20th Century Fox released the film on 9 January 2015 in the United States. The film was released under the title of "Taken 3 – L'ora della verità" in Italy, "Búsqueda implacable 3" in Mexico, "V3nganza" in Spain, "96 Hours -- Taken 3" in Germany and "Заложница 3" in Russia.
Taken 3 employed a "somewhat unconventional" marketing strategy with business-focused social network LinkedIn selecting one fan to have his or her "particular set of LinkedIn skills" endorsed by Liam Neeson's character Mills (a nod to a line in the first Taken, where Mills outlined his "very particular set of skills").
The film grossed $89.3 million in North America and $236.5 million in other territories for a worldwide gross of $326.4 million, against a budget of $55 million.
In North America, the film earned $14.7 million on its opening day (including previews), which is the fourth-highest opening day for a film released in January behind 2015's American Sniper ($30.5 million), 2008's Cloverfield ($17.16 million) and 2012's The Devil Inside ($16.8 million). It topped the box office in its opening weekend with $39.2 million against a $38 – $39 million projection, making it the second highest debut in the Taken franchise behind Taken 2 ($49 million) and the fourth-highest January opening of all time behind American Sniper ($89.2 million), Ride Along ($41.5 million) and Cloverfield ($40.1 million).
Outside North America, the film opened a week prior to its US debut in South Korea and Hong Kong, and earned $8 million and $1.27 million, respectively, for a total of $9.34 million. In its actual opening weekend outside of North America, the film was #2 behind Night at the Museum: Secret of the Tomb, earning $41 million from 4,730 screens in 36 markets. Highest international openings were witnessed in the UK and Malta ($10.86 million) and Australia ($4.8 million). It also went #1 in Taiwan, Malaysia, Singapore and Thailand. The film opened to first place in the UK with $5.5 million, and debuted in Germany with $4.4 million, Russia with $2.2 million, Philippines with $2.5 million, which is the second-biggest opening ever for 20th Century Fox, and Spain with $1.2 million.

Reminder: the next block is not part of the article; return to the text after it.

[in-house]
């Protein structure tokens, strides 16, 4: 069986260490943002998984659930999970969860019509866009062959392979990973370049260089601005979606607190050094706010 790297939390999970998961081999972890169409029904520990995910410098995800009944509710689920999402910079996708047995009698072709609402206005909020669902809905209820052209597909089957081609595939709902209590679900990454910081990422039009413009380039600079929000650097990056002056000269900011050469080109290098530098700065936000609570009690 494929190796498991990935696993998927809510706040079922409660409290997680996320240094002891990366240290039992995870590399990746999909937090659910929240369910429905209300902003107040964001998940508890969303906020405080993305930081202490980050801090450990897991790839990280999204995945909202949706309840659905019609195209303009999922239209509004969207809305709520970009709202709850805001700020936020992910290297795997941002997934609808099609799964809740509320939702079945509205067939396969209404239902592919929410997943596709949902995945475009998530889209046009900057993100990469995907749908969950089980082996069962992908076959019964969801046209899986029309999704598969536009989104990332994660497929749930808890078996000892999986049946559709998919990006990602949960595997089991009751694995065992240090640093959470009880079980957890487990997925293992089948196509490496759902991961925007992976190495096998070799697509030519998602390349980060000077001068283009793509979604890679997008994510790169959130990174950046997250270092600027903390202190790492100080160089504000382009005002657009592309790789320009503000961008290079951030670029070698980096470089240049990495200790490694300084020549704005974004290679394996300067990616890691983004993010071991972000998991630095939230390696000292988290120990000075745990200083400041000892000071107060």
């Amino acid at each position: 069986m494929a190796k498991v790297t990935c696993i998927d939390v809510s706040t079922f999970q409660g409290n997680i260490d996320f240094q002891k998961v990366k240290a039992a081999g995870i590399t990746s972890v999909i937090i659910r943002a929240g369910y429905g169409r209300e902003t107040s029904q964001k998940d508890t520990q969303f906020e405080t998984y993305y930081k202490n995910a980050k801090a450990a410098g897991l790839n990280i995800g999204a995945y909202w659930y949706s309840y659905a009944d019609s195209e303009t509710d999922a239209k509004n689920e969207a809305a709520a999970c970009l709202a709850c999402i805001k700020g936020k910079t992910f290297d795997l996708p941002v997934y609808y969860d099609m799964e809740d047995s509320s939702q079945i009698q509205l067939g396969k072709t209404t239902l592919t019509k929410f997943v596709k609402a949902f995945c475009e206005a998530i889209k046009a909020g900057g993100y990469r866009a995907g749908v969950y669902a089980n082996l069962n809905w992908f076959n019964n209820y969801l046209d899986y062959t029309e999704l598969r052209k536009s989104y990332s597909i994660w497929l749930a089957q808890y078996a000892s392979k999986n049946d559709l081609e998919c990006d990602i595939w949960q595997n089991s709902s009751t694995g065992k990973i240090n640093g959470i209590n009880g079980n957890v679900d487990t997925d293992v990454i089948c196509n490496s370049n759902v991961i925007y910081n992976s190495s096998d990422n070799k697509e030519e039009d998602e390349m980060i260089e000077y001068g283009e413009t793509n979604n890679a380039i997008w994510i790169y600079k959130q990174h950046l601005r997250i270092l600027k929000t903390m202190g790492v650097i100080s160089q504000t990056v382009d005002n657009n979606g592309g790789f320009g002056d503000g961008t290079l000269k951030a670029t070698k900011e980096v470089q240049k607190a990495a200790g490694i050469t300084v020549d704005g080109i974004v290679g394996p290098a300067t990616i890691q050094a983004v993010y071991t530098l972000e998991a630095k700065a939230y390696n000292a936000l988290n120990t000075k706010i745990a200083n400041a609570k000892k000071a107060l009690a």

The film was poorly received by critics, with most of the criticisms directed at the film's action sequences, plot, direction, and film editing, though the acting was praised. On Rotten Tomatoes the film holds a rating of 11%, based on 105 reviews, with an average rating of 3.5/10, becoming the worst-rated film of the trilogy. The site's critical consensus reads, "Hampered by toothless PG-13 action sequences, incoherent direction, and a hackneyed plot, Taken 3 serves as a clear signal that it's well past time to retire this franchise." On Metacritic the film has a score of 26 out of 100, based on 30 critics, indicating "generally unfavorable reviews."
Nicolas Rapold of The New York Times gave the film a negative rating, writing, "The logy screenplay, by Luc Besson and Robert Mark Kamen, sags under head-clutchingly banal dramatic scenes. Only Liam Neeson's appeal somehow survives unscathed, perhaps the most impressive stunt of all." Maggie Lee of Variety also went negative for the film, saying, "The third and presumably final installment of the Liam Neeson action franchise is a mind-numbing, crash-bang misfire". Betsy Sharkey of the Los Angeles Times, giving the film a negative review, writes, "Taken 3 is so unintentionally hilarious I couldn't help but wonder -- do movie contracts carry a humiliation bonus clause these days?" Joe Neumaier of New York Daily News gave the film 4 stars out of 5, saying, "Here it's the audience that gets taken".
Mick LaSalle of the San Francisco Chronicle gave the film a negative review, saying, "If you love the other Taken movies, you will like this. But if you're determined to love it, you'll have to talk yourself into it -- and even then, it might not work." Ignatiy Vishnevetsky of The A.V. Club gave the film a C- grade, stating, "Because Mills' hyper-competence never seems exciting, it instead becomes giggle-inducing." Peter Travers of Rolling Stone gave the film zero stars, commenting, "Be warned, sequel fanboys: This thing sucks! At 62, Neeson still has a glare that means badass. Nothing else makes a damn lick of sense. The only thing getting taken is the audience."
Conversely, the film received a more positive review from Amy Nicholson of LA Weekly, who gave the film a grade of C, saying, "All you need to know about Taken 3 is that Liam Neeson survives an explosive car crash -- twice". Kyle Anderson of Entertainment Weekly also went positive with the review by giving the film a B- grade, commenting, "It's the weakest of the trilogy, but Taken 3 kicks just hard enough to survive another day."
In CinemaScore polls conducted during the opening weekend, cinema audiences gave Taken 3 an average grade of "B+" on an A+ to F scale.